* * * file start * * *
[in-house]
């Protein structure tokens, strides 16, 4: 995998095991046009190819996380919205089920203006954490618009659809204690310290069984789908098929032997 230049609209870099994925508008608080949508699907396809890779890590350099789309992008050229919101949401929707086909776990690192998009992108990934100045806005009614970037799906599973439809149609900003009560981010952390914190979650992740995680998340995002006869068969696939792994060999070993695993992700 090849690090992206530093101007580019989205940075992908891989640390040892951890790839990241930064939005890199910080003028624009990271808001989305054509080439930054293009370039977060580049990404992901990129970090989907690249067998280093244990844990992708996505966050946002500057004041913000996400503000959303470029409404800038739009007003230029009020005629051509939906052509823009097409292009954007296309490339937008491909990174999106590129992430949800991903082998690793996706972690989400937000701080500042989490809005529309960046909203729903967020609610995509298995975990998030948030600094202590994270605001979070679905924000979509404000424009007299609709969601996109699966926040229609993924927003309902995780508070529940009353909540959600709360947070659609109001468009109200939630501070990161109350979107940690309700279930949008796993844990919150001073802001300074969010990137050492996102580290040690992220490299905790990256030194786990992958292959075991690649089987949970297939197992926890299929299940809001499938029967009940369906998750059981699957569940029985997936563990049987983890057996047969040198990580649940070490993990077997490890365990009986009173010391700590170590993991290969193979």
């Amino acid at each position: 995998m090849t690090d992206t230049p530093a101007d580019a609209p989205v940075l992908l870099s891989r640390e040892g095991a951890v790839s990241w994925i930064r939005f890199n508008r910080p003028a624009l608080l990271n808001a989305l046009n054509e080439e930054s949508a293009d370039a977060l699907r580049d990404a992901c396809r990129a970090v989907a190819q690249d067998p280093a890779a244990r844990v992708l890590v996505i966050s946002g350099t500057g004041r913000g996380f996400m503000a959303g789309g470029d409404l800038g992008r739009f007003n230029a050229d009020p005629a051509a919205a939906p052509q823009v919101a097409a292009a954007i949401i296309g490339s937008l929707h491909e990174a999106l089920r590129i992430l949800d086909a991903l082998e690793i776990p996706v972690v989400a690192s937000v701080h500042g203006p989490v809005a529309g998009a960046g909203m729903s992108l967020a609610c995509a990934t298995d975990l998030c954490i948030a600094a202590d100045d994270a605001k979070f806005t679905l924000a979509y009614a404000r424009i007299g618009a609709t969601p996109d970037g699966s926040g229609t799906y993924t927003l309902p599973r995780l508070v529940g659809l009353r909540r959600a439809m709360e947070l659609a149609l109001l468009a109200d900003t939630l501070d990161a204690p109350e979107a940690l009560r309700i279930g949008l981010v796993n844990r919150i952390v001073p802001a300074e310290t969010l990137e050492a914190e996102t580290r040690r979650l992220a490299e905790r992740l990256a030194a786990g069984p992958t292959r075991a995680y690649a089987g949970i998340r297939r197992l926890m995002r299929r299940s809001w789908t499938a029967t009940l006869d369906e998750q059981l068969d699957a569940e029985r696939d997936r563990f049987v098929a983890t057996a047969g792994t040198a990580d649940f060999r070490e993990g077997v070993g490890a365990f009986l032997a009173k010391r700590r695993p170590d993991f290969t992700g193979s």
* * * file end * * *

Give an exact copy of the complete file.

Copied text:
[in-house]
């Protein structure tokens, strides 16, 4: 995998095991046009190819996380919205089920203006954490618009659809204690310290069984789908098929032997 230049609209870099994925508008608080949508699907396809890779890590350099789309992008050229919101949401929707086909776990690192998009992108990934100045806005009614970037799906599973439809149609900003009560981010952390914190979650992740995680998340995002006869068969696939792994060999070993695993992700 090849690090992206530093101007580019989205940075992908891989640390040892951890790839990241930064939005890199910080003028624009990271808001989305054509080439930054293009370039977060580049990404992901990129970090989907690249067998280093244990844990992708996505966050946002500057004041913000996400503000959303470029409404800038739009007003230029009020005629051509939906052509823009097409292009954007296309490339937008491909990174999106590129992430949800991903082998690793996706972690989400937000701080500042989490809005529309960046909203729903967020609610995509298995975990998030948030600094202590994270605001979070679905924000979509404000424009007299609709969601996109699966926040229609993924927003309902995780508070529940009353909540959600709360947070659609109001468009109200939630501070990161109350979107940690309700279930949008796993844990919150001073802001300074969010990137050492996102580290040690992220490299905790990256030194786990992958292959075991690649089987949970297939197992926890299929299940809001499938029967009940369906998750059981699957569940029985997936563990049987983890057996047969040198990580649940070490993990077997490890365990009986009173010391700590170590993991290969193979």
């Amino acid at each position: 995998m090849t690090d992206t230049p530093a101007d580019a609209p989205v940075l992908l870099s891989r640390e040892g095991a951890v790839s990241w994925i930064r939005f890199n508008r910080p003028a624009l608080l990271n808001a989305l046009n054509e080439e930054s949508a293009d370039a977060l699907r580049d990404a992901c396809r990129a970090v989907a190819q690249d067998p280093a890779a244990r844990v992708l890590v996505i966050s946002g350099t500057g004041r913000g996380f996400m503000a959303g789309g470029d409404l800038g992008r739009f007003n230029a050229d009020p005629a051509a919205a939906p052509q823009v919101a097409a292009a954007i949401i296309g490339s937008l929707h491909e990174a999106l089920r590129i992430l949800d086909a991903l082998e690793i776990p996706v972690v989400a690192s937000v701080h500042g203006p989490v809005a529309g998009a960046g909203m729903s992108l967020a609610c995509a990934t298995d975990l998030c954490i948030a600094a202590d100045d994270a605001k979070f806005t679905l924000a979509y009614a404000r424009i007299g618009a609709t969601p996109d970037g699966s926040g229609t799906y993924t927003l309902p599973r995780l508070v529940g659809l009353r909540r959600a439809m709360e947070l659609a149609l109001l468009a109200d900003t939630l501070d990161a204690p109350e979107a940690l009560r309700i279930g949008l981010v796993n844990r919150i952390v001073p802001a300074e310290t969010l990137e050492a914190e996102t580290r040690r979650l992220a490299e905790r992740l990256a030194a786990g069984p992958t292959r075991a995680y690649a089987g949970i998340r297939r197992l926890m995002r299929r299940s809001w789908t499938a029967t009940l006869d369906e998750q059981l068969d699957a569940e029985r696939d997936r563990f049987v098929a983890t057996a047969g792994t040198a990580d649940f060999r070490e993990g077997v070993g490890a365990f009986l032997a009173k010391r700590r695993p170590d993991f290969t992700g193979s």